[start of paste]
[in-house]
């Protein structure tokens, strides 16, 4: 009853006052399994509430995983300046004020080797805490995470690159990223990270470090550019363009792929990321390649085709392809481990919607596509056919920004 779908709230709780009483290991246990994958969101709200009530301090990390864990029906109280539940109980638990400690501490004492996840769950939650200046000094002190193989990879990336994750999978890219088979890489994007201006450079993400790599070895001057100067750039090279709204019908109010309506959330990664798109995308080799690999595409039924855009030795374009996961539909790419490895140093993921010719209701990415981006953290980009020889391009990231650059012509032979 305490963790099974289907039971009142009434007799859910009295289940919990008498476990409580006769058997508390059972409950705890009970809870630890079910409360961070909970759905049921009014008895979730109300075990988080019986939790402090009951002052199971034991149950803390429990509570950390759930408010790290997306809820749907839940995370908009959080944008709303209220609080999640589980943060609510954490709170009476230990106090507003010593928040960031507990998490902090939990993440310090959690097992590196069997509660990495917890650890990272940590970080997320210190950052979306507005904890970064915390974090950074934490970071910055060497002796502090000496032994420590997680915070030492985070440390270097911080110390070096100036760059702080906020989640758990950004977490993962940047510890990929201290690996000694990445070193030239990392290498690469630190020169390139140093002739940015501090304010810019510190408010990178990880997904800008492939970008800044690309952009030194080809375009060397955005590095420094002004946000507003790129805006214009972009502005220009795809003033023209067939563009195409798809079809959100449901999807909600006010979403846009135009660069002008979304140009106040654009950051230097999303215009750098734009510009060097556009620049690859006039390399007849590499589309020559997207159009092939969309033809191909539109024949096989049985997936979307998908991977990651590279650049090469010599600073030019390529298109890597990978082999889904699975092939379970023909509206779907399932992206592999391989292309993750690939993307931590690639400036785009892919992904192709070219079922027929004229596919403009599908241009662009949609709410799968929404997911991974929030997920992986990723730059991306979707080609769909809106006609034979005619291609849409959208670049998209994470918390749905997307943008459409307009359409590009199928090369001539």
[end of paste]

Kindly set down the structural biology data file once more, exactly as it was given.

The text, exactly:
[in-house]
């Protein structure tokens, strides 16, 4: 009853006052399994509430995983300046004020080797805490995470690159990223990270470090550019363009792929990321390649085709392809481990919607596509056919920004 779908709230709780009483290991246990994958969101709200009530301090990390864990029906109280539940109980638990400690501490004492996840769950939650200046000094002190193989990879990336994750999978890219088979890489994007201006450079993400790599070895001057100067750039090279709204019908109010309506959330990664798109995308080799690999595409039924855009030795374009996961539909790419490895140093993921010719209701990415981006953290980009020889391009990231650059012509032979 305490963790099974289907039971009142009434007799859910009295289940919990008498476990409580006769058997508390059972409950705890009970809870630890079910409360961070909970759905049921009014008895979730109300075990988080019986939790402090009951002052199971034991149950803390429990509570950390759930408010790290997306809820749907839940995370908009959080944008709303209220609080999640589980943060609510954490709170009476230990106090507003010593928040960031507990998490902090939990993440310090959690097992590196069997509660990495917890650890990272940590970080997320210190950052979306507005904890970064915390974090950074934490970071910055060497002796502090000496032994420590997680915070030492985070440390270097911080110390070096100036760059702080906020989640758990950004977490993962940047510890990929201290690996000694990445070193030239990392290498690469630190020169390139140093002739940015501090304010810019510190408010990178990880997904800008492939970008800044690309952009030194080809375009060397955005590095420094002004946000507003790129805006214009972009502005220009795809003033023209067939563009195409798809079809959100449901999807909600006010979403846009135009660069002008979304140009106040654009950051230097999303215009750098734009510009060097556009620049690859006039390399007849590499589309020559997207159009092939969309033809191909539109024949096989049985997936979307998908991977990651590279650049090469010599600073030019390529298109890597990978082999889904699975092939379970023909509206779907399932992206592999391989292309993750690939993307931590690639400036785009892919992904192709070219079922027929004229596919403009599908241009662009949609709410799968929404997911991974929030997920992986990723730059991306979707080609769909809106006609034979005619291609849409959208670049998209994470918390749905997307943008459409307009359409590009199928090369001539």